Books about Publishing

The Everything Guide to Writing a Book Proposal: Insider Advice on How to Get Your Work Published by Meg Schneider and Barbara Doyen. Whether you’re writing self-help, memoir, or the Great American novel, you’ll need a professionally prepared book proposal to sell it. This book takes you behind the closed doors of the publishing world, revealing the tried-and-true tips, techniques, and shortcuts that can help you get published sooner rather than later.

Top Ten Things You Should Know about Book Publishing

  1. Agents and editors are always looking for great new talent.
  2. Nonfiction is easier for new authors to break into than fiction.
  3. New fiction authors should write at least two novels in the same genre to build a readership base.
  4. You don’t always need an agent.
  5. A good agent is your guide through the publishing process as well as your business partner.
  6. Rejections are business decisions, not an indictment of you or your work.
  7. Agents and editors don’t have time to deal with amateurs.
  8. Six-figure advances are the exception, not the rule, especially for first-time authors.
  9. From the author’s perspective, nothing in publishing ever happens quickly.
  10. No matter how many setbacks you encounter, the only person who can tell you you’re not a good writer is you.

The Everything Get Published Book, 2nd Edition: All You Need to Know to Become a Successful Author by Meg Schneider and Barbara Doyen. Compared to an insider’s publishing course in a book, this book covers everything you need to know to get your idea into print, covering all kinds of markets.

Top Ten Things You Should Know About Getting Published

  1. Writers today have more opportunities than ever before to get published in traditional and virtual media, and more opportunity means more demand for good writers.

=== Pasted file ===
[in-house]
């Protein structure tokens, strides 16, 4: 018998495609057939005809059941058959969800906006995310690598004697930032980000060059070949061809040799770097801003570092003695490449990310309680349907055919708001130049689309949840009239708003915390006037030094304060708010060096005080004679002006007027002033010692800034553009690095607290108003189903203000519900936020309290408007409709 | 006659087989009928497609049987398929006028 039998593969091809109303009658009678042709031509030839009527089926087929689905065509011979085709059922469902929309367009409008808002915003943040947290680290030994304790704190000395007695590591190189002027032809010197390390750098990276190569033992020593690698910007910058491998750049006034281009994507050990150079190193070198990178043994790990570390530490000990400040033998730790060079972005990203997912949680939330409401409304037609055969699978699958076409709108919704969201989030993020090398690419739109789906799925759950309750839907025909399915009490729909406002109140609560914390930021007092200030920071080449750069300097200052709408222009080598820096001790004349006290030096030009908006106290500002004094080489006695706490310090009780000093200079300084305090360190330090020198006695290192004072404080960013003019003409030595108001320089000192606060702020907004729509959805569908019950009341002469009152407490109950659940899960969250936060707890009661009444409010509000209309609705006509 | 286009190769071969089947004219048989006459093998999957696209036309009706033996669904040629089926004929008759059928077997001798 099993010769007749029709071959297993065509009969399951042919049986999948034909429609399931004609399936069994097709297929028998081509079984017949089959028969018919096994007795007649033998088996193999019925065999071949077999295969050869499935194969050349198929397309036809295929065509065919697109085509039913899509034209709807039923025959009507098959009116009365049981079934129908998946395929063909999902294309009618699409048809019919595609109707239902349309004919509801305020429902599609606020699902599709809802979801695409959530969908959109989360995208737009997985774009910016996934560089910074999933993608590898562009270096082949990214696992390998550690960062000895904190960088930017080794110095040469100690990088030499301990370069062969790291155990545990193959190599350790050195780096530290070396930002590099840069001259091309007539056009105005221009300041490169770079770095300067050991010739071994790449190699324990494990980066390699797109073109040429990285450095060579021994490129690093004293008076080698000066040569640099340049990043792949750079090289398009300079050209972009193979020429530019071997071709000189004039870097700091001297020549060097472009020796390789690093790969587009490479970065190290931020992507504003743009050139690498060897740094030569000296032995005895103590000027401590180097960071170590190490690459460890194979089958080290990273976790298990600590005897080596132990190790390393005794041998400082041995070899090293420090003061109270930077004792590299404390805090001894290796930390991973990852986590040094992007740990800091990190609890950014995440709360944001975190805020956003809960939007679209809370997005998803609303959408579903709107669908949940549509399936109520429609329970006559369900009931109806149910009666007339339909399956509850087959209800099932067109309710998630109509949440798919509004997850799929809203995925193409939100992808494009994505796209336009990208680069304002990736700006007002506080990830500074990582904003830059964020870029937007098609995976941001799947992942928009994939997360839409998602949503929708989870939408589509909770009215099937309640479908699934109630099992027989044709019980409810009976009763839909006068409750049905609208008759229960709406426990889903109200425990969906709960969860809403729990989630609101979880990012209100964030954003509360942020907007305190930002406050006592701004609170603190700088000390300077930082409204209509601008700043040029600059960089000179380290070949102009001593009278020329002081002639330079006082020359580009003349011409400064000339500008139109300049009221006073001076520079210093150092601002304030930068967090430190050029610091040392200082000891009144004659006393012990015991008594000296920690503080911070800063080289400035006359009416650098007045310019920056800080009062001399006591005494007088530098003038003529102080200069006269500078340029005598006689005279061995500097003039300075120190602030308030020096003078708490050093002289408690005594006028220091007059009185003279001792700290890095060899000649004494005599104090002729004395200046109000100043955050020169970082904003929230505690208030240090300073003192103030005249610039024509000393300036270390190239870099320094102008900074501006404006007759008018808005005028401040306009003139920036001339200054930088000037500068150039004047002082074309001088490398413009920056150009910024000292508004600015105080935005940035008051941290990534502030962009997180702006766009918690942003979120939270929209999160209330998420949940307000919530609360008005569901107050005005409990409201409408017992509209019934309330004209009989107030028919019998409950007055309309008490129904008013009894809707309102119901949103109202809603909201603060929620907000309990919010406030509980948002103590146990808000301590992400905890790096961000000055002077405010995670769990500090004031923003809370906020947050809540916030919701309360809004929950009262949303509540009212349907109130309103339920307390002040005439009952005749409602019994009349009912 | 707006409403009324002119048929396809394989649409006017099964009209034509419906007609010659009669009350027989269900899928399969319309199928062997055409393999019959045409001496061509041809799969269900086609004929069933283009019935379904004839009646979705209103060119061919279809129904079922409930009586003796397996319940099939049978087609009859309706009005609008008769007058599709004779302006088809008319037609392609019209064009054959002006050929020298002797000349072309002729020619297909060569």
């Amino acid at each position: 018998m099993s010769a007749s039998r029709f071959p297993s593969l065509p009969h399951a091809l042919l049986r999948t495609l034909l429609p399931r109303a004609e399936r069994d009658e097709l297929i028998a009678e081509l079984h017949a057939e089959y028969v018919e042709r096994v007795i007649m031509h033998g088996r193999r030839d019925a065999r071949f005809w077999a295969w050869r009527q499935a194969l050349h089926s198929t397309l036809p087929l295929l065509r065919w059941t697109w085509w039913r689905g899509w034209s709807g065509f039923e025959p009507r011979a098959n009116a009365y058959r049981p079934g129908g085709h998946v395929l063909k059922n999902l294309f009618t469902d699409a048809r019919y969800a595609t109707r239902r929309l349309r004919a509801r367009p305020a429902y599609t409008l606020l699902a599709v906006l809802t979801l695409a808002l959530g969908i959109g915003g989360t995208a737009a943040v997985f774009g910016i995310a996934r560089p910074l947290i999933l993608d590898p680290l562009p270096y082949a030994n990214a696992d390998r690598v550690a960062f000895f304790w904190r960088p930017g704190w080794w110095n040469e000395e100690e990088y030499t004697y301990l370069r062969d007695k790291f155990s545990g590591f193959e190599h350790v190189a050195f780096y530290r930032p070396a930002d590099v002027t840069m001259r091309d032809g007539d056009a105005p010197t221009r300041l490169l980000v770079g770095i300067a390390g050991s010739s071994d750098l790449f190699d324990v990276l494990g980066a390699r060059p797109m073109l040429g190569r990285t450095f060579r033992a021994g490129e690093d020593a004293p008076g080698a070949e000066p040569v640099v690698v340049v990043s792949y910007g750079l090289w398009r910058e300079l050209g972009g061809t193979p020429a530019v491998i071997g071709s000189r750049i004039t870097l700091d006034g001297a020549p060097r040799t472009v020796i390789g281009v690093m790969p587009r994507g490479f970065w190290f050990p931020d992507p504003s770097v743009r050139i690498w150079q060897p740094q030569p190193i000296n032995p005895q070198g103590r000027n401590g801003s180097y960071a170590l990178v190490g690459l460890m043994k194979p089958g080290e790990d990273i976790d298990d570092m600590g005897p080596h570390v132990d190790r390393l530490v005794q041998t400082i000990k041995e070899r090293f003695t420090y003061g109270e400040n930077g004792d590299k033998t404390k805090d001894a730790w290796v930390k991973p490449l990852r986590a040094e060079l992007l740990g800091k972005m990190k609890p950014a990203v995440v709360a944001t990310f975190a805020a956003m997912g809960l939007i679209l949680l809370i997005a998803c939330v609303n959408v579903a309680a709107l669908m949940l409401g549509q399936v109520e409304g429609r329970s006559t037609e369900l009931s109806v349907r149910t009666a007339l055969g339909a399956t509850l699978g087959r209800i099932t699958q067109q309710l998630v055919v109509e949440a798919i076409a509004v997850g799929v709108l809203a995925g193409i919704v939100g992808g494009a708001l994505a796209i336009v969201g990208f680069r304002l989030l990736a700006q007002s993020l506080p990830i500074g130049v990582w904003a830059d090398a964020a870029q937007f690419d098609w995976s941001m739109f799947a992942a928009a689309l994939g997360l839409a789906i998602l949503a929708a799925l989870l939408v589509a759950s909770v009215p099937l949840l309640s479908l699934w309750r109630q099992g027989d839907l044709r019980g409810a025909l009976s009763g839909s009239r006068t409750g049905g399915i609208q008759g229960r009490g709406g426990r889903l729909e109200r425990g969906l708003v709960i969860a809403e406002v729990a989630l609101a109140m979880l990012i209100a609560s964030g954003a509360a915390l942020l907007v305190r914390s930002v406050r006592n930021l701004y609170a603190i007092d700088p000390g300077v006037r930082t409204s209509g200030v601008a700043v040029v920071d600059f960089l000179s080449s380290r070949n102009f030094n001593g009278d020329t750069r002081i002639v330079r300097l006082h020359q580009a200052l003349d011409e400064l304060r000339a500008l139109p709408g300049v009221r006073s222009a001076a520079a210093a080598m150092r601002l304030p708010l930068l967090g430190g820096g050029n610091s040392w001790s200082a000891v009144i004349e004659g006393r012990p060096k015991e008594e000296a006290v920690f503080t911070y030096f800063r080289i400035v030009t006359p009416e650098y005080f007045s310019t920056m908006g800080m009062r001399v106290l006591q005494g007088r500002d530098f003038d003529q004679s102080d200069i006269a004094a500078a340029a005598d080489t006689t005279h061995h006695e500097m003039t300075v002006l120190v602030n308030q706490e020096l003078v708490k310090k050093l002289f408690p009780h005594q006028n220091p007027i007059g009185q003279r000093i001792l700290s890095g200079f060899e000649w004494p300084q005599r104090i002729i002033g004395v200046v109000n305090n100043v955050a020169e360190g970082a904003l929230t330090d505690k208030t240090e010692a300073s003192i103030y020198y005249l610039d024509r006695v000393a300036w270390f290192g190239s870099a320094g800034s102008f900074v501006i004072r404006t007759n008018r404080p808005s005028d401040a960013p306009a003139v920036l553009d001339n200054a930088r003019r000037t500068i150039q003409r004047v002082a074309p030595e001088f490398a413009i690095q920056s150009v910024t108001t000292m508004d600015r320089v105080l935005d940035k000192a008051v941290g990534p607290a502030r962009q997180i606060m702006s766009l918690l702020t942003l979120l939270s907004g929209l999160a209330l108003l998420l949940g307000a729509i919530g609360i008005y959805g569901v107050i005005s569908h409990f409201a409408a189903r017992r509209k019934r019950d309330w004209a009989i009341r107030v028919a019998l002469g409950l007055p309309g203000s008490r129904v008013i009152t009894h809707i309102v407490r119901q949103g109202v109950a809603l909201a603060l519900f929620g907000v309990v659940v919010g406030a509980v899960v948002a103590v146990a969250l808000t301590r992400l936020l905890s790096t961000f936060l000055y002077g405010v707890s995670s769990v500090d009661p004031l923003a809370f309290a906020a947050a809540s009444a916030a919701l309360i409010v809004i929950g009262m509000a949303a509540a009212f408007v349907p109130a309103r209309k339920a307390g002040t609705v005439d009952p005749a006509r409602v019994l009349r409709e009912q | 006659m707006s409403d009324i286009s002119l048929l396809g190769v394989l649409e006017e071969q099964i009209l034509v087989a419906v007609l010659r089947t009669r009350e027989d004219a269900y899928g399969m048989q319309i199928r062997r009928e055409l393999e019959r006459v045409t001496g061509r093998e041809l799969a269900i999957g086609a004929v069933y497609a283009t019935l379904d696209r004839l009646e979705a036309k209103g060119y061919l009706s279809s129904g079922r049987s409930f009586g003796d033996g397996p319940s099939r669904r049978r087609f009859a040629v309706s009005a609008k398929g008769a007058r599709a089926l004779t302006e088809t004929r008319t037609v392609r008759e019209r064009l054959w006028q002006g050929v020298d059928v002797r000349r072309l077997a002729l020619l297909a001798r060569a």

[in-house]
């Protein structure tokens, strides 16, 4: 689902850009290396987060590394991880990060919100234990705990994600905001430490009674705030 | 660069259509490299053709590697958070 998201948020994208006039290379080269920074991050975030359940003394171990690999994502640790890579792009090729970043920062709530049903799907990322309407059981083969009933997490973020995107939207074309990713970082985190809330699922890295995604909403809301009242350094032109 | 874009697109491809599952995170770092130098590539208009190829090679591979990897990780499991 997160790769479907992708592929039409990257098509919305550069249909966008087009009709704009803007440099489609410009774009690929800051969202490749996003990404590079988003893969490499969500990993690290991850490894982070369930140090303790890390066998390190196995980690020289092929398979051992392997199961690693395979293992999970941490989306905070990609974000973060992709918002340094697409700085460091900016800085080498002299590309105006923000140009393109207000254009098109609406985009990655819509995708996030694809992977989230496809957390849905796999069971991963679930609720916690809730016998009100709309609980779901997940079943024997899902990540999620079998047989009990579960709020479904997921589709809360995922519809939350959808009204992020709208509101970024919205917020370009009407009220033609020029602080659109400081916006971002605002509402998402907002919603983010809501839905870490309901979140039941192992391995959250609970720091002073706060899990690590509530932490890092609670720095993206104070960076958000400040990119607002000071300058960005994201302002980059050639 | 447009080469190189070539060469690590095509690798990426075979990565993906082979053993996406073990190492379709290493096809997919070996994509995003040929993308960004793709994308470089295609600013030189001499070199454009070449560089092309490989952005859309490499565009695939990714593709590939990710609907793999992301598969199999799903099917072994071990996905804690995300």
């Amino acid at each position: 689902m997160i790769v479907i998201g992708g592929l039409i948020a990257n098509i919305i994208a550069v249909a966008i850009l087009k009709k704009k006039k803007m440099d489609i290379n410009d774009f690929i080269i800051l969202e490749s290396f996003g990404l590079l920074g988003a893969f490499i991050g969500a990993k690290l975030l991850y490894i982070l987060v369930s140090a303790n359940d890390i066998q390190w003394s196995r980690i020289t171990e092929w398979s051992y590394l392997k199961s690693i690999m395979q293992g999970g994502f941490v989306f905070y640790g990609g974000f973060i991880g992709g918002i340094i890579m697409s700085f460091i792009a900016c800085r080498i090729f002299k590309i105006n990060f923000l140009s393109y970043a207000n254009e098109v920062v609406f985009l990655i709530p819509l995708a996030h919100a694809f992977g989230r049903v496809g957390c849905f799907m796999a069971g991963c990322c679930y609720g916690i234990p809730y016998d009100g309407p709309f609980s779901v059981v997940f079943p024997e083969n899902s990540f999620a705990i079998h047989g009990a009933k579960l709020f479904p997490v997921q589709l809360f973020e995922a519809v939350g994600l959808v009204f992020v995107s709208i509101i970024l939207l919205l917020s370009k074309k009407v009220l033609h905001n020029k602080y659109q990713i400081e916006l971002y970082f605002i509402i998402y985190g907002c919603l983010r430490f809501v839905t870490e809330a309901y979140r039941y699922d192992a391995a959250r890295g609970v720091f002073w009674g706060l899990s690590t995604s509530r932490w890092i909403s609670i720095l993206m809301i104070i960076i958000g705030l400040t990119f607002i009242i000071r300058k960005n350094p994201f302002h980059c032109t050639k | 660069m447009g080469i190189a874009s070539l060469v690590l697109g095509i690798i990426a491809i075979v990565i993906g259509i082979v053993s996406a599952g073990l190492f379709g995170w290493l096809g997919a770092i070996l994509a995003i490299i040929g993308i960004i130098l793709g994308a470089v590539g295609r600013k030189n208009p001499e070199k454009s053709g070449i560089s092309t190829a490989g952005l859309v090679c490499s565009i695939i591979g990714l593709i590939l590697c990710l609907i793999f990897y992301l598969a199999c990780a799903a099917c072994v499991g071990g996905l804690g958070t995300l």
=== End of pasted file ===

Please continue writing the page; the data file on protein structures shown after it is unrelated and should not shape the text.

2. The difference between a rejection and a contract often lies in the quality of your market research, not necessarily in the quality of your writing.
  3. The maxims “Think like an editor” and “Write to the market” are code for putting the reader first.
  4. The fierce competition in publishing is really an opportunity to learn and motivation to improve.
  5. Submission guidelines are your friends; your work stands the best chance of getting noticed when you follow them.
  6. Constructive criticism should be cherished. It can make you a more effective writer and increase your chances of getting published.
  7. In traditional book publishing, look for a good agent before you try to approach editors on your own.
  8. Building solid, respectful working relationships with editors will help your career more than writing the perfect query will.
  9. A healthy skepticism is your best protection against scams and the unscrupulous.
  10. Getting published is the gravy. The real joy is in the writing, and no one can ever deny you that.

COMMENTS:

Dear Ms. Doyen & Ms. Schneider,

Thank you both for the wonderful advice contained in your
“Everything” book on proposal writing. In my world, there are precious few
people with whom I can discuss my writing, and your book filled the need nicely. It’s been a constant
source of inspiration and encouragement throughout my (rather tedious)
proposal-dev process. Readers like me are still out there (here?), still
reading your work and still moved by it. I appreciate the great info!

Thanks!

Maddy